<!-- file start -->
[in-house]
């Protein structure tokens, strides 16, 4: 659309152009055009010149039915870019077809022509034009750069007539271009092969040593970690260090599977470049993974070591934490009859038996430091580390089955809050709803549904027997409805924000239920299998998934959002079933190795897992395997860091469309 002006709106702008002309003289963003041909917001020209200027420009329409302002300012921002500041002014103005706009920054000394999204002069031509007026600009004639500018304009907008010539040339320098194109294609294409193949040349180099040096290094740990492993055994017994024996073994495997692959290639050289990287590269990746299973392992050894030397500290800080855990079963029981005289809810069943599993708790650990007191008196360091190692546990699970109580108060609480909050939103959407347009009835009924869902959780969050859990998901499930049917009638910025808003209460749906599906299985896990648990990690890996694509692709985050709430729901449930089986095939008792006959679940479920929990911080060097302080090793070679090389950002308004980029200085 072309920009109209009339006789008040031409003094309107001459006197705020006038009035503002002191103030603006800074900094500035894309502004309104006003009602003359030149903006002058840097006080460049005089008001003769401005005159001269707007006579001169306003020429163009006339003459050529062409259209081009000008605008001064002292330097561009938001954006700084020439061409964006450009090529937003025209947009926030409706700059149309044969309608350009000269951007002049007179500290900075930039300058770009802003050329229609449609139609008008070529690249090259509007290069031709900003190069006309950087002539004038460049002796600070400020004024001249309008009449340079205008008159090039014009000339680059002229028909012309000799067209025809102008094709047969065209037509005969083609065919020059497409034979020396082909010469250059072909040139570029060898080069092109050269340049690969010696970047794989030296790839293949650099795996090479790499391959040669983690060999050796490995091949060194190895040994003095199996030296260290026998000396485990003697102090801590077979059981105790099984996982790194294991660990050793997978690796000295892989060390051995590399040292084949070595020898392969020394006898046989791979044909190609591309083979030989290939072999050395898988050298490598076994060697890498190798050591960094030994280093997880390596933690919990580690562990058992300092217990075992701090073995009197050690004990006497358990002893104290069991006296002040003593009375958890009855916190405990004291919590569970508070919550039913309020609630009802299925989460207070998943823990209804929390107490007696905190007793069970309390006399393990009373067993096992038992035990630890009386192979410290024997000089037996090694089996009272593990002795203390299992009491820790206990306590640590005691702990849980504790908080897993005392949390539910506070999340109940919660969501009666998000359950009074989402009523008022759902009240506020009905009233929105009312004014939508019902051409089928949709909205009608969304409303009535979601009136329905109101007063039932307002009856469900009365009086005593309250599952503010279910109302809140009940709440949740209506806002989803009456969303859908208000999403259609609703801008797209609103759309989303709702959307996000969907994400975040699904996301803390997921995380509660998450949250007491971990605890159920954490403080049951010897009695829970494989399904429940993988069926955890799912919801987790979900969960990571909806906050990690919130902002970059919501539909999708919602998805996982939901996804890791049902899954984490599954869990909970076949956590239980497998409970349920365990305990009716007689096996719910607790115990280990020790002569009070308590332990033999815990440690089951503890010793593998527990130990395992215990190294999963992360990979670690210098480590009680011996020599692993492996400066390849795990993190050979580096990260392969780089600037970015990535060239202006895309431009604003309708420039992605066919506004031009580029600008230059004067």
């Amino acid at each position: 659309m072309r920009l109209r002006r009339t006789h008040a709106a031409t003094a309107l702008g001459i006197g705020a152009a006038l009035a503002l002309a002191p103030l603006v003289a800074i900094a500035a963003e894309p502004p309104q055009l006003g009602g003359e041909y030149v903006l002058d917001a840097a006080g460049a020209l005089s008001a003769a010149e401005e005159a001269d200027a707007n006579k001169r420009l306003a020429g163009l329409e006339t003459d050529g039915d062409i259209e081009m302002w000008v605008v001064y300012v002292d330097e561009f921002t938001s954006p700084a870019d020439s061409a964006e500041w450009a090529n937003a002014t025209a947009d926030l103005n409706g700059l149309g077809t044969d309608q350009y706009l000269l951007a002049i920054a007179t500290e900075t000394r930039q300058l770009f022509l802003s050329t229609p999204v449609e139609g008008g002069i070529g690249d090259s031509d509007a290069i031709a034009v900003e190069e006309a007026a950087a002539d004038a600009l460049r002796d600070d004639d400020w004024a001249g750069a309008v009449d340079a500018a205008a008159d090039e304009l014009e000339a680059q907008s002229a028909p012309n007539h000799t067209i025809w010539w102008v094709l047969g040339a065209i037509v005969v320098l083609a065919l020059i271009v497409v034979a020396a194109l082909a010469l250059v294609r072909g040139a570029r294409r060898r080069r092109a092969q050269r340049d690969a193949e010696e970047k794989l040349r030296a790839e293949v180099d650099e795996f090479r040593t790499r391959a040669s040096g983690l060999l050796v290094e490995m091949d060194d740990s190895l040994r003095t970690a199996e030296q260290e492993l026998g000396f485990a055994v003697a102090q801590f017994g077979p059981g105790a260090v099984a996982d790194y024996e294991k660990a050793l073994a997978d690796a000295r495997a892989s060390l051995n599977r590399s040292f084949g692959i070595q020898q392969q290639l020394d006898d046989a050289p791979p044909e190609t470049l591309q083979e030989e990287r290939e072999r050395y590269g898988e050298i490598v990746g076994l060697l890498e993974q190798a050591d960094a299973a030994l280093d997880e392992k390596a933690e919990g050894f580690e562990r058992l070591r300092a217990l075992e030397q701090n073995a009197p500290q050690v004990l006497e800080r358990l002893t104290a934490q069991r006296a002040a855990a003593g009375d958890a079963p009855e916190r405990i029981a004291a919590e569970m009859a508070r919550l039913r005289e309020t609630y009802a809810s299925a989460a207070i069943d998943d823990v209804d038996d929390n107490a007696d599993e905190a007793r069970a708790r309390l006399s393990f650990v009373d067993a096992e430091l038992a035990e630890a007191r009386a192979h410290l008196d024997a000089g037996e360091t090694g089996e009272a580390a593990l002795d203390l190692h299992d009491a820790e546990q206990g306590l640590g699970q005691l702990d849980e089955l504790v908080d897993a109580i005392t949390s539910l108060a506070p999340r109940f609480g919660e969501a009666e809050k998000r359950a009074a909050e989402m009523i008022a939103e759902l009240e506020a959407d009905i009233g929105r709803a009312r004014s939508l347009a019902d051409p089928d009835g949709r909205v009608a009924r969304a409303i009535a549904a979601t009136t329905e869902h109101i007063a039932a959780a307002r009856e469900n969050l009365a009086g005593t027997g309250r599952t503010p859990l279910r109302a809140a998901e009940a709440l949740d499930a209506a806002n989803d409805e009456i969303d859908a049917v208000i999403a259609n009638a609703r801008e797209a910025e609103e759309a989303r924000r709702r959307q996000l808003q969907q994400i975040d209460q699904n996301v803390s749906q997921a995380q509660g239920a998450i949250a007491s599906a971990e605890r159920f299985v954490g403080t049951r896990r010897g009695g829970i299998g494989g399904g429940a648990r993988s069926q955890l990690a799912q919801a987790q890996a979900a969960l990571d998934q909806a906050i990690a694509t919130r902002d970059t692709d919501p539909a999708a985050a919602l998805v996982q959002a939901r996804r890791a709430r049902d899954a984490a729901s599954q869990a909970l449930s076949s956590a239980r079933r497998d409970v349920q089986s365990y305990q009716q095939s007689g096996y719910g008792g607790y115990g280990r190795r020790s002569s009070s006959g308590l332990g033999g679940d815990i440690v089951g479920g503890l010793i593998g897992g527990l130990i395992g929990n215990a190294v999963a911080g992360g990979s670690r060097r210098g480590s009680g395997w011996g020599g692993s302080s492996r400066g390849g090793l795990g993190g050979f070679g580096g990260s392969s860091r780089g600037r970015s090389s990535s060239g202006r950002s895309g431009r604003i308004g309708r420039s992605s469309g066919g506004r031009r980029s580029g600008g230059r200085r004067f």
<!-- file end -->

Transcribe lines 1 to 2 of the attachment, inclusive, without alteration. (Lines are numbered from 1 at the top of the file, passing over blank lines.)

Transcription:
[in-house]
């Protein structure tokens, strides 16, 4: 659309152009055009010149039915870019077809022509034009750069007539271009092969040593970690260090599977470049993974070591934490009859038996430091580390089955809050709803549904027997409805924000239920299998998934959002079933190795897992395997860091469309 002006709106702008002309003289963003041909917001020209200027420009329409302002300012921002500041002014103005706009920054000394999204002069031509007026600009004639500018304009907008010539040339320098194109294609294409193949040349180099040096290094740990492993055994017994024996073994495997692959290639050289990287590269990746299973392992050894030397500290800080855990079963029981005289809810069943599993708790650990007191008196360091190692546990699970109580108060609480909050939103959407347009009835009924869902959780969050859990998901499930049917009638910025808003209460749906599906299985896990648990990690890996694509692709985050709430729901449930089986095939008792006959679940479920929990911080060097302080090793070679090389950002308004980029200085 072309920009109209009339006789008040031409003094309107001459006197705020006038009035503002002191103030603006800074900094500035894309502004309104006003009602003359030149903006002058840097006080460049005089008001003769401005005159001269707007006579001169306003020429163009006339003459050529062409259209081009000008605008001064002292330097561009938001954006700084020439061409964006450009090529937003025209947009926030409706700059149309044969309608350009000269951007002049007179500290900075930039300058770009802003050329229609449609139609008008070529690249090259509007290069031709900003190069006309950087002539004038460049002796600070400020004024001249309008009449340079205008008159090039014009000339680059002229028909012309000799067209025809102008094709047969065209037509005969083609065919020059497409034979020396082909010469250059072909040139570029060898080069092109050269340049690969010696970047794989030296790839293949650099795996090479790499391959040669983690060999050796490995091949060194190895040994003095199996030296260290026998000396485990003697102090801590077979059981105790099984996982790194294991660990050793997978690796000295892989060390051995590399040292084949070595020898392969020394006898046989791979044909190609591309083979030989290939072999050395898988050298490598076994060697890498190798050591960094030994280093997880390596933690919990580690562990058992300092217990075992701090073995009197050690004990006497358990002893104290069991006296002040003593009375958890009855916190405990004291919590569970508070919550039913309020609630009802299925989460207070998943823990209804929390107490007696905190007793069970309390006399393990009373067993096992038992035990630890009386192979410290024997000089037996090694089996009272593990002795203390299992009491820790206990306590640590005691702990849980504790908080897993005392949390539910506070999340109940919660969501009666998000359950009074989402009523008022759902009240506020009905009233929105009312004014939508019902051409089928949709909205009608969304409303009535979601009136329905109101007063039932307002009856469900009365009086005593309250599952503010279910109302809140009940709440949740209506806002989803009456969303859908208000999403259609609703801008797209609103759309989303709702959307996000969907994400975040699904996301803390997921995380509660998450949250007491971990605890159920954490403080049951010897009695829970494989399904429940993988069926955890799912919801987790979900969960990571909806906050990690919130902002970059919501539909999708919602998805996982939901996804890791049902899954984490599954869990909970076949956590239980497998409970349920365990305990009716007689096996719910607790115990280990020790002569009070308590332990033999815990440690089951503890010793593998527990130990395992215990190294999963992360990979670690210098480590009680011996020599692993492996400066390849795990993190050979580096990260392969780089600037970015990535060239202006895309431009604003309708420039992605066919506004031009580029600008230059004067």